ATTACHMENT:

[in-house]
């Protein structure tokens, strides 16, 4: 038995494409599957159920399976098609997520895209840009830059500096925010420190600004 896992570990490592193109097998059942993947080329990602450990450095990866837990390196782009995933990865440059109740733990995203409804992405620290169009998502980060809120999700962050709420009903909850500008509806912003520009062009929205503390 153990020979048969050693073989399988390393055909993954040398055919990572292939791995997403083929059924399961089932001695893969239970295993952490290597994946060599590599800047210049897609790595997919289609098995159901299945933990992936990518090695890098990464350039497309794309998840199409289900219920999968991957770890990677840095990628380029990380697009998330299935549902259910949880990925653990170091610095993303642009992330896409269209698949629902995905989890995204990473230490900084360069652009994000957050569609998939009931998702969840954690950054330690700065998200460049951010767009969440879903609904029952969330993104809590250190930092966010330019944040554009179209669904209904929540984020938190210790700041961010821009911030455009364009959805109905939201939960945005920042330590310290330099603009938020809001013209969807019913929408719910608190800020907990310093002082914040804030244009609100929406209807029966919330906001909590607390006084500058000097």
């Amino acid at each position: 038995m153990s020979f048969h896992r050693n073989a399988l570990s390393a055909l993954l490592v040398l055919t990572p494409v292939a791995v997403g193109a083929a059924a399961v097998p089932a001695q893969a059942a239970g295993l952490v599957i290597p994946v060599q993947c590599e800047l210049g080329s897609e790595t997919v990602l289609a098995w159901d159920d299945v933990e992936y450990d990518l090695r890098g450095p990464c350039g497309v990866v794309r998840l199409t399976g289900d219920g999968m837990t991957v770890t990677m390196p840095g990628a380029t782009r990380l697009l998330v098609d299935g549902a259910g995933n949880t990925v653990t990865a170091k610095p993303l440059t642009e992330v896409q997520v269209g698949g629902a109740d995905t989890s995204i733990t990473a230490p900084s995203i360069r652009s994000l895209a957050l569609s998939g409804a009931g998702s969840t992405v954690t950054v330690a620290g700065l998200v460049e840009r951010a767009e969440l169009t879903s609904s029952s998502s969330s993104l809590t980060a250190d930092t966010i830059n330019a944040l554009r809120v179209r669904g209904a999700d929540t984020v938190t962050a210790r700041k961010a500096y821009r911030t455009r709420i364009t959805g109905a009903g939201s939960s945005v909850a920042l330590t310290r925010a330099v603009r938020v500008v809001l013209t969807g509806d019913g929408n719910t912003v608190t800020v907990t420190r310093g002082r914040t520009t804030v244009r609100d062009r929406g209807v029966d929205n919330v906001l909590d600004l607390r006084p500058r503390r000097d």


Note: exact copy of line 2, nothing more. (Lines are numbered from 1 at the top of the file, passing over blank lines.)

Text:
């Protein structure tokens, strides 16, 4: 038995494409599957159920399976098609997520895209840009830059500096925010420190600004 896992570990490592193109097998059942993947080329990602450990450095990866837990390196782009995933990865440059109740733990995203409804992405620290169009998502980060809120999700962050709420009903909850500008509806912003520009062009929205503390 153990020979048969050693073989399988390393055909993954040398055919990572292939791995997403083929059924399961089932001695893969239970295993952490290597994946060599590599800047210049897609790595997919289609098995159901299945933990992936990518090695890098990464350039497309794309998840199409289900219920999968991957770890990677840095990628380029990380697009998330299935549902259910949880990925653990170091610095993303642009992330896409269209698949629902995905989890995204990473230490900084360069652009994000957050569609998939009931998702969840954690950054330690700065998200460049951010767009969440879903609904029952969330993104809590250190930092966010330019944040554009179209669904209904929540984020938190210790700041961010821009911030455009364009959805109905939201939960945005920042330590310290330099603009938020809001013209969807019913929408719910608190800020907990310093002082914040804030244009609100929406209807029966919330906001909590607390006084500058000097």